By Julien Surget
As we approach the one-year mark since the COVID-19 pandemic began, hospitality leaders everywhere are reflecting on how the industry has pivoted to meet new standards and consumer behaviors, and whether or not the changes will linger long-term.
Luxury travel in particular provides an interesting glance into how the expectations and intentions for guests who are willing and able to plan trips in 2021 have evolved through the last year. In a way, the pandemic simply sped up what was already on the horizon, and now is the time to adapt if you haven’t already.
Remember the Purpose
Right now, the purpose of travel is heavily centered around making up for lost time or milestones that were missed, celebrating togetherness for those that have been separated and escaping from day-to-day mundanities. Despite a collective eagerness to get back to regular vacations, the fear of being exposed to an environment that may not be wholly clean or safe has been an undeniable limitation.
Luxury clientele have the means and resources to travel safely, so the drive for them boils down to that purpose, which as of late has shifted to provide deeper, more personal meaning. They know that an elevated experience can still be achieved and they are prepared to pay the price knowing the hotel will have the means to do things correctly. With that in mind, it is our responsibility to establish and execute a collection of best practices for sanitation and social distancing that not only meets, but exceeds these demands to ensure that purpose can be fulfilled.
Take It a Step Beyond the Standard
In response to enhanced cleanliness protocols, it seems that the industry’s general consensus so far has been to take the human element out of the guest experience entirely. We’ve seen this elsewhere through the implementation of QR codes in restaurants and rooms, digital room keys only, the elimination of valet and turn-down services, so on and so forth.
The disconnect is that guests still want the wholesome, world-class offering they’re accustomed to, but in a way that’s appropriate for the time, so the challenge is to reconcile the intersection between utilitarian and elegance. The goal shouldn’t be to minimize touch points, it should be to reinterpret the existing touchpoints with sanitation perceived in a different manner.
A number of thoughtful efforts have been made at Amangiri to ensure these new standards are met in a way that still adheres to the personalized “arrive as a guest, leave as a friend” environment we’ve worked tirelessly to cultivate. Prior to the pandemic, everyday cleaning services or housekeeping would never be publicly visible, but that has totally shifted. “Housekeeping Theater”—or the open sanitization of restaurant menus, cars being valeted, common areas, etc.—is crucial now for reassuring guests of our commitment to them, so we’ve made those processes more observable. Where generic, common-use hand sanitizer bottles would typically be found, lemon sage-scented cactus displays that are more on brand with the rest of the property are accessible instead. To keep as many elements in use as possible, the common areas at the Aman Spa like the hot tub, jacuzzi and steam room have been privatized, and the main restaurant’s menus are presented in disinfected plastic covers versus disposable sheet paper.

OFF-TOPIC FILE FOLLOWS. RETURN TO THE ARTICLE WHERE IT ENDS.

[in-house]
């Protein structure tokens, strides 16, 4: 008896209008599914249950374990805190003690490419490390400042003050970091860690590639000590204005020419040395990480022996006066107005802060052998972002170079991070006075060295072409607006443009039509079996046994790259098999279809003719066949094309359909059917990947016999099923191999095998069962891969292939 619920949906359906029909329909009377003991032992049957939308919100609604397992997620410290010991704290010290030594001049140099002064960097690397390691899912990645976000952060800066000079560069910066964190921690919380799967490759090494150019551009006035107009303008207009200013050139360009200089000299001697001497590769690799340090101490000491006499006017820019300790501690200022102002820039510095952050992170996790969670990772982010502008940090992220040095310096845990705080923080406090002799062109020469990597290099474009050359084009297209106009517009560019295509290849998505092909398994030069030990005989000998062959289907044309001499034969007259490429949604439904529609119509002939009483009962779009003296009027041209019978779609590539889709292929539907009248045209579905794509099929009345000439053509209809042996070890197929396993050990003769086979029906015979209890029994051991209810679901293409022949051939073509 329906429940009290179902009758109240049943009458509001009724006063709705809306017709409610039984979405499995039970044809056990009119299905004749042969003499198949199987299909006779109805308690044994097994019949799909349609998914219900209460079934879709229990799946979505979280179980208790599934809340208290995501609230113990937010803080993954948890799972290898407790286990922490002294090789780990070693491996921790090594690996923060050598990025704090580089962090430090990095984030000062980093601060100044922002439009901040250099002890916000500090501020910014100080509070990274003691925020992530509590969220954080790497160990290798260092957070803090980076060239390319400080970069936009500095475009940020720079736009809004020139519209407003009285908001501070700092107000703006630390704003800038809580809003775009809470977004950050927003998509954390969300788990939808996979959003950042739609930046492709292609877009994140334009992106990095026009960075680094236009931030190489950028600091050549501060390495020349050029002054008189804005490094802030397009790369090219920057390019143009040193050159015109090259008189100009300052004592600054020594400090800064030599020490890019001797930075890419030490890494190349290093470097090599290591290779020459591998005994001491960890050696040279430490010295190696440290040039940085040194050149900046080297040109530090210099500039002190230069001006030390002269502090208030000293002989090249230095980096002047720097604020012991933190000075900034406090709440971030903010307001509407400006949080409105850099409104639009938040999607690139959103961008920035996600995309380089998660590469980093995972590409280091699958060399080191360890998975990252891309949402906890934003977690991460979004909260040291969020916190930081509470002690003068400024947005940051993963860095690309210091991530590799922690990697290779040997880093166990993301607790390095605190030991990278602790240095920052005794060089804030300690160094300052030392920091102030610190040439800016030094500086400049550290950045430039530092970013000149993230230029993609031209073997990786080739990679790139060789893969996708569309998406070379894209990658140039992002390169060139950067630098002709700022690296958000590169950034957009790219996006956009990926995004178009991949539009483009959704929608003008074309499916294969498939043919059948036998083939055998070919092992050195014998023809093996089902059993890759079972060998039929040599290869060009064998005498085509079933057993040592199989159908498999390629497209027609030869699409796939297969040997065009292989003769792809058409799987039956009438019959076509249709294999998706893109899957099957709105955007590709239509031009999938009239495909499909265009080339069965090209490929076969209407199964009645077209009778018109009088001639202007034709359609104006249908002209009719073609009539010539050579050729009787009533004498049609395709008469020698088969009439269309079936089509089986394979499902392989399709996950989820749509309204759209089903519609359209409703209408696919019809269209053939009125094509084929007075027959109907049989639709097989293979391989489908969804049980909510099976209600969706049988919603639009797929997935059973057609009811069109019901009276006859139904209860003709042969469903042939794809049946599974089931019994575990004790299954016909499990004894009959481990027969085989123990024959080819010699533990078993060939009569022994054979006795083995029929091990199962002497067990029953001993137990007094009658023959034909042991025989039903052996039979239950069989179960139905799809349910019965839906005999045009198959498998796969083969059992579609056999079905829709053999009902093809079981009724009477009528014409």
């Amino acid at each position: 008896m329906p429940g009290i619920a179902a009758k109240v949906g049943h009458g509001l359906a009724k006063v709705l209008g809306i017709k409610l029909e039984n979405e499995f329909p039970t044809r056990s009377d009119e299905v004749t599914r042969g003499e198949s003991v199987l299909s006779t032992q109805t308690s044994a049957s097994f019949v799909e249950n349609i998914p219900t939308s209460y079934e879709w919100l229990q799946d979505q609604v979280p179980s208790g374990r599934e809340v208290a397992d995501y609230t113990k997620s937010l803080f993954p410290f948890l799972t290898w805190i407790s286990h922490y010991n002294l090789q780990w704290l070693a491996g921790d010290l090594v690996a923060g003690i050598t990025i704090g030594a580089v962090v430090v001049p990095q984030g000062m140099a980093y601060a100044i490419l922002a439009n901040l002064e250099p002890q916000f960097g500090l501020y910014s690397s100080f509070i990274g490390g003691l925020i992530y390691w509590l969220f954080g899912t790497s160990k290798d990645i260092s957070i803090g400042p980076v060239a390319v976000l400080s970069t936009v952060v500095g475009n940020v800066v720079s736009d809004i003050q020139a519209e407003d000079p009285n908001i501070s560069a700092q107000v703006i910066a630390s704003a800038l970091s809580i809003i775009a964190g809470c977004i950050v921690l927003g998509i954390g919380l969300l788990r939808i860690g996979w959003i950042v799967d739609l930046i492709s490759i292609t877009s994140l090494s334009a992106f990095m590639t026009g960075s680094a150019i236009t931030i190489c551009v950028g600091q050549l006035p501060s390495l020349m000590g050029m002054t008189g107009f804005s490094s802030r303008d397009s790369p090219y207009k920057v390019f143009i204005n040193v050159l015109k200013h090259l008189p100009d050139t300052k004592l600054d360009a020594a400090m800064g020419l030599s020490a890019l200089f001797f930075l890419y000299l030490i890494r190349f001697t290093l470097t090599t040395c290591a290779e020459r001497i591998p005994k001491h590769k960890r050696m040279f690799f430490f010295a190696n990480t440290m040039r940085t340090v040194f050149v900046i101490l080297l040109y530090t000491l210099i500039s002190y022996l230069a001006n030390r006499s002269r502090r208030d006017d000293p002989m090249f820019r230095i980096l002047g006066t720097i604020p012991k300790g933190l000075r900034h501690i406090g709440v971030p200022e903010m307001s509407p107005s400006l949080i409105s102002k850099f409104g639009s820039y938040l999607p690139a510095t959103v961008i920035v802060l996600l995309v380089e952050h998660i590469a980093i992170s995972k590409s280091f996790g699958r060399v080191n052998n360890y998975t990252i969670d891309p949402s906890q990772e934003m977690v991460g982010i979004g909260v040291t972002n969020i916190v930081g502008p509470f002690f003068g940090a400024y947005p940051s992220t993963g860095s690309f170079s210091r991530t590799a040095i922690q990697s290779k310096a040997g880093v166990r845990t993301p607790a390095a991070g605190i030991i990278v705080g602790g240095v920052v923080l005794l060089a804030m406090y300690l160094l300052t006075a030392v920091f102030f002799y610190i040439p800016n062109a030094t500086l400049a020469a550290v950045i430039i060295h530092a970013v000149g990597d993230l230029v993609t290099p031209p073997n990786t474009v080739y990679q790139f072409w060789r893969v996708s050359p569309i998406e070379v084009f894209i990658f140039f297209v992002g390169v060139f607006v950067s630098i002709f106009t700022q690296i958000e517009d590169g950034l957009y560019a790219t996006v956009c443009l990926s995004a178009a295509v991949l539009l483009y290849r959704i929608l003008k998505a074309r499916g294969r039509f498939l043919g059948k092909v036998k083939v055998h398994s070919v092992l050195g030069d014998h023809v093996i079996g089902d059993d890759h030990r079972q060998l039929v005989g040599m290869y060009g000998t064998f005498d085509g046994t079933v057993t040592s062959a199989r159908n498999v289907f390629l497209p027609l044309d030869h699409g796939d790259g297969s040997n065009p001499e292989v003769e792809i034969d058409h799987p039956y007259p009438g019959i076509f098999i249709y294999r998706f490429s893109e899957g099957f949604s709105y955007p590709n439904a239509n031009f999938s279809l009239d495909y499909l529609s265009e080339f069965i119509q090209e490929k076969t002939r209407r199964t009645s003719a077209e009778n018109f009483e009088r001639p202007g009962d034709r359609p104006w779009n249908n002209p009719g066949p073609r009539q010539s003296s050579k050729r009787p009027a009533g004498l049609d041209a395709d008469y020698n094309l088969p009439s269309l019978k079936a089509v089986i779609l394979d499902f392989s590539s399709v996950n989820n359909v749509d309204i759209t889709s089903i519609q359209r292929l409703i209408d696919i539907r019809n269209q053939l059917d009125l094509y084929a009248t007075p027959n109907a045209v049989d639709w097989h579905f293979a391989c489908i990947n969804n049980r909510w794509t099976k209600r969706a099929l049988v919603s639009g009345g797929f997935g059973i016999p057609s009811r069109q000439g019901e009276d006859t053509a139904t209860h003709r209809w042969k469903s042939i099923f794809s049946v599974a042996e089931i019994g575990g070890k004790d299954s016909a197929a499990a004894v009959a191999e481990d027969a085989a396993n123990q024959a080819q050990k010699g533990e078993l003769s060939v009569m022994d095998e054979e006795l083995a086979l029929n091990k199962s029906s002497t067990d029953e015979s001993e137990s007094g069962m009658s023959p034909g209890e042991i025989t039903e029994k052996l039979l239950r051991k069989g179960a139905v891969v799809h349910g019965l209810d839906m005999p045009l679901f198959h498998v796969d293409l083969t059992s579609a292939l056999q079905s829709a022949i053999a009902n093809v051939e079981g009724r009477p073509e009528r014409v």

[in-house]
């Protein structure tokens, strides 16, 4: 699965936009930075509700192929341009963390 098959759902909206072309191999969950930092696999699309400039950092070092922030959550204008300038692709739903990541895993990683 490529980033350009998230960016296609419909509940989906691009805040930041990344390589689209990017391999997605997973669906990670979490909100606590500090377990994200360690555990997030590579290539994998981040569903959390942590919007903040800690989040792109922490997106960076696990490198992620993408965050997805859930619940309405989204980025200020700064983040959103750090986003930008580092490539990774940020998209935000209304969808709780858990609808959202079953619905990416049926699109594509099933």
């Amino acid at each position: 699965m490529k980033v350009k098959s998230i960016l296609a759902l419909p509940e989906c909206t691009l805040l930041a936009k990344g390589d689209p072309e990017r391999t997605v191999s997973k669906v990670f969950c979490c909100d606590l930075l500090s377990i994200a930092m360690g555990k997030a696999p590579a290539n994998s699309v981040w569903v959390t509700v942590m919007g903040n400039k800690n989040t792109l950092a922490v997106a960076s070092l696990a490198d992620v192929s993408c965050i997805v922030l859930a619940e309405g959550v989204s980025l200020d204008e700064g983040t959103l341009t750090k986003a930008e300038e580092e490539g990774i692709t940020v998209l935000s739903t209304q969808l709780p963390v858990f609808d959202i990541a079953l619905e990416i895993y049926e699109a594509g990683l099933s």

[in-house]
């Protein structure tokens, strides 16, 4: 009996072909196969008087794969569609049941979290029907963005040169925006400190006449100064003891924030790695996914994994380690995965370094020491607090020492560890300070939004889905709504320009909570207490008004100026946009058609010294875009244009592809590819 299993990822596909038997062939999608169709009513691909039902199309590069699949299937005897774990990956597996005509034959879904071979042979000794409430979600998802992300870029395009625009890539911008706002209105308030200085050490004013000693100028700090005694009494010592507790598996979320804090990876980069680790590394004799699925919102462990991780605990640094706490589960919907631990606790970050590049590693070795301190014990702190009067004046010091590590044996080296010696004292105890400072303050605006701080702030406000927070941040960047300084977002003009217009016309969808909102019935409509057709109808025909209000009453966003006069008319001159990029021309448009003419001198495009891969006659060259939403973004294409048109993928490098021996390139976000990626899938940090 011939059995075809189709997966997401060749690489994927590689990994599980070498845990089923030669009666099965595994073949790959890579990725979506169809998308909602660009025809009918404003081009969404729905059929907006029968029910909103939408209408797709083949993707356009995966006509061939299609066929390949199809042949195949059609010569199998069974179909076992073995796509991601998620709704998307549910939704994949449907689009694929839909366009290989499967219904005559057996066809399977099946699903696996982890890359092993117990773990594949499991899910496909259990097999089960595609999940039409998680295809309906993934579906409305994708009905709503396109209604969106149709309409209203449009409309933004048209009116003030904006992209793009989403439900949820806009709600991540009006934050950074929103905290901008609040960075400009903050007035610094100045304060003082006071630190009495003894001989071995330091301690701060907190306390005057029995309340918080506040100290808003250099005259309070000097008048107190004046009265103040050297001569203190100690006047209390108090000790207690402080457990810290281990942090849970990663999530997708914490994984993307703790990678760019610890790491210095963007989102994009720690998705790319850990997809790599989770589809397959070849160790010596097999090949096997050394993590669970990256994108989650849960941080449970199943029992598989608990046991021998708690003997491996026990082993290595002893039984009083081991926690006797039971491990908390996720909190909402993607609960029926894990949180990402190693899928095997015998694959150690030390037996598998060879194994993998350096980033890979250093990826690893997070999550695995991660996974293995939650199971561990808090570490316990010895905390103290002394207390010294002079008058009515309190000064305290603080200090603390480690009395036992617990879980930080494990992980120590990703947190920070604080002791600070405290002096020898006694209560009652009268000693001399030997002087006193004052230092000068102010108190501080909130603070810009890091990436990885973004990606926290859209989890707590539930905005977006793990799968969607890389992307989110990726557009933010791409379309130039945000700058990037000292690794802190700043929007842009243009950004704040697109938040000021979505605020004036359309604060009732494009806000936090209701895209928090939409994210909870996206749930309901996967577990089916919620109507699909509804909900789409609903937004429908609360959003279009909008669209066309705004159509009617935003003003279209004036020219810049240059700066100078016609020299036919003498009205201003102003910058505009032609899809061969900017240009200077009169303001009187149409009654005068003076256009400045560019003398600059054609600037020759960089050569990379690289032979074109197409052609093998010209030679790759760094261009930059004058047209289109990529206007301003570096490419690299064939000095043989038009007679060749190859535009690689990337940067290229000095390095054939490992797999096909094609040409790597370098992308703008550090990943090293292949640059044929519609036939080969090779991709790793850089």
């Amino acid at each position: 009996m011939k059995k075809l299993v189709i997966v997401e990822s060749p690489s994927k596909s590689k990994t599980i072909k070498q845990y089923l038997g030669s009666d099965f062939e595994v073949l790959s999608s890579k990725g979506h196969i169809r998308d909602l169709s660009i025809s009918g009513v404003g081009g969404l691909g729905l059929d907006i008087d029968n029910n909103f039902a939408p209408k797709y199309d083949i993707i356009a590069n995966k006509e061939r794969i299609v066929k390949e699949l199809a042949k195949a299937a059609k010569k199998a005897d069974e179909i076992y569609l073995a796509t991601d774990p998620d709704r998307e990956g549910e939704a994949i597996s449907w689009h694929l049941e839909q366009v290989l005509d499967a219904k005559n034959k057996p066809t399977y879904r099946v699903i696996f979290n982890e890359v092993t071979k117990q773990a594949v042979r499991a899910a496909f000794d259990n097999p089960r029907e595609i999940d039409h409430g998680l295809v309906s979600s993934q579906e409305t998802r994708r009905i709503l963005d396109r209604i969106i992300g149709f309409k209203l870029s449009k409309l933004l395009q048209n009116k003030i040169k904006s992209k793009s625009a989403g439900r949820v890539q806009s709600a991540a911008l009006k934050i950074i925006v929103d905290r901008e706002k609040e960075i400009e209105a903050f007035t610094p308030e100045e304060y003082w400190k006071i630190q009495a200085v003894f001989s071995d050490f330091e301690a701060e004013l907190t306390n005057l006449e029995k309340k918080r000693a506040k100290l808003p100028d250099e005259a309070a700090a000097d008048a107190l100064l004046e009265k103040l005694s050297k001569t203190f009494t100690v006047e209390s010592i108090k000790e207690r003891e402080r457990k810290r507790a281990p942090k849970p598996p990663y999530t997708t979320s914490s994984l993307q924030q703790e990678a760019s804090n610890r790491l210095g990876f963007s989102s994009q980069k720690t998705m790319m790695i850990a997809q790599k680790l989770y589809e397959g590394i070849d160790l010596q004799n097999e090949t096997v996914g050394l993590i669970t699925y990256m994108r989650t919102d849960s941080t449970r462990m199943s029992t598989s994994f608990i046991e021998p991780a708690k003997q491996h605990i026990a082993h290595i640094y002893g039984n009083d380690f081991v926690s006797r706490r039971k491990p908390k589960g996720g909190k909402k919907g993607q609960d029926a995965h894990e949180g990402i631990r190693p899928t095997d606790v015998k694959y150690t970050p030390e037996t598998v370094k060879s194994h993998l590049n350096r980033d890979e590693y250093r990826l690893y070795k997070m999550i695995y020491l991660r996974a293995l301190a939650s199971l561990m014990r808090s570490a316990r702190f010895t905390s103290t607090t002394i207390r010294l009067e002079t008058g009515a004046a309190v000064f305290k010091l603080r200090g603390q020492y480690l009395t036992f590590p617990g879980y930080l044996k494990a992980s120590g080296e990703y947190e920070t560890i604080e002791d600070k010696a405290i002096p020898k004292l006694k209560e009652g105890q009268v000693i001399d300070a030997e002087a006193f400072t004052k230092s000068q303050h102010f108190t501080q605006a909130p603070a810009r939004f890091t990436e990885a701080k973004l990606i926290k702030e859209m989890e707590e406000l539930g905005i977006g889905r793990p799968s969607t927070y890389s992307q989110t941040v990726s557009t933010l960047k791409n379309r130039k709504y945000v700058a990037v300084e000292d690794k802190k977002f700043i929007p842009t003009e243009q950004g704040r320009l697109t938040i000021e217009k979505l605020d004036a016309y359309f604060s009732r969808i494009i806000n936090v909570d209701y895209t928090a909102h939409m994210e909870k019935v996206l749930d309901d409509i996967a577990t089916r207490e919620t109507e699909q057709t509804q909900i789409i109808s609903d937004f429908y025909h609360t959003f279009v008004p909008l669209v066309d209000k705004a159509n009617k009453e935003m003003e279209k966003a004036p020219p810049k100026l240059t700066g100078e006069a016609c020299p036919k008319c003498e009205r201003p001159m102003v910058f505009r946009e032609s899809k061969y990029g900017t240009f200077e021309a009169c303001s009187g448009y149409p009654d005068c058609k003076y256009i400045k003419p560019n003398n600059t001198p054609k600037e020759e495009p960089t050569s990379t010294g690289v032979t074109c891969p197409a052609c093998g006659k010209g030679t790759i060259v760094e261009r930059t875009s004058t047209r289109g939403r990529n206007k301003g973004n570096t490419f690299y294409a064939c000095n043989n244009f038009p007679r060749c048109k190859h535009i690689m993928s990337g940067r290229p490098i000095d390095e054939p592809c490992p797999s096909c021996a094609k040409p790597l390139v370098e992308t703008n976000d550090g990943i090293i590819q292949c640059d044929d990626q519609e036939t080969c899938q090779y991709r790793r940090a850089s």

In short, it is feasible to maintain a strong level of standard and execution even in an environment like this. Disregarding the experience in favor of easy alternatives is unnecessary and will inhibit you from adding value in a time when it makes all the difference.
Embrace the New Direction
The demand for venues and activities that boast exclusivity has been building consistently amongst affluent markets for some time now. That has been especially evident through the pandemic as destinations that inherently afford distance and privacy, whether by location or design, took center stage in the media.
For those who haven’t evolved yet to suit that form of hospitality, now is the time to do it.
Being a leader is about adapting to the circumstance and setting realistic expectations despite facing an unpredictable future. Trying to squeeze an old way of doing business into a new set of circumstances is ineffective and will yield disconnected results.
Long after COVID-19 has faded from daily consideration to memory and pent-up travel cravings have been satisfied, the modern luxury traveler will still be tuned into what new, bespoke experiences are on the rise. Embracing and leaning into those expectations early will only prove beneficial when all the pieces have fallen.
Julien Surget is general manager of luxury resort Amangiri in Southern Utah.
This is a contributed piece to Hotel Business, authored by an industry professional. The thoughts expressed are the perspective of the bylined individual.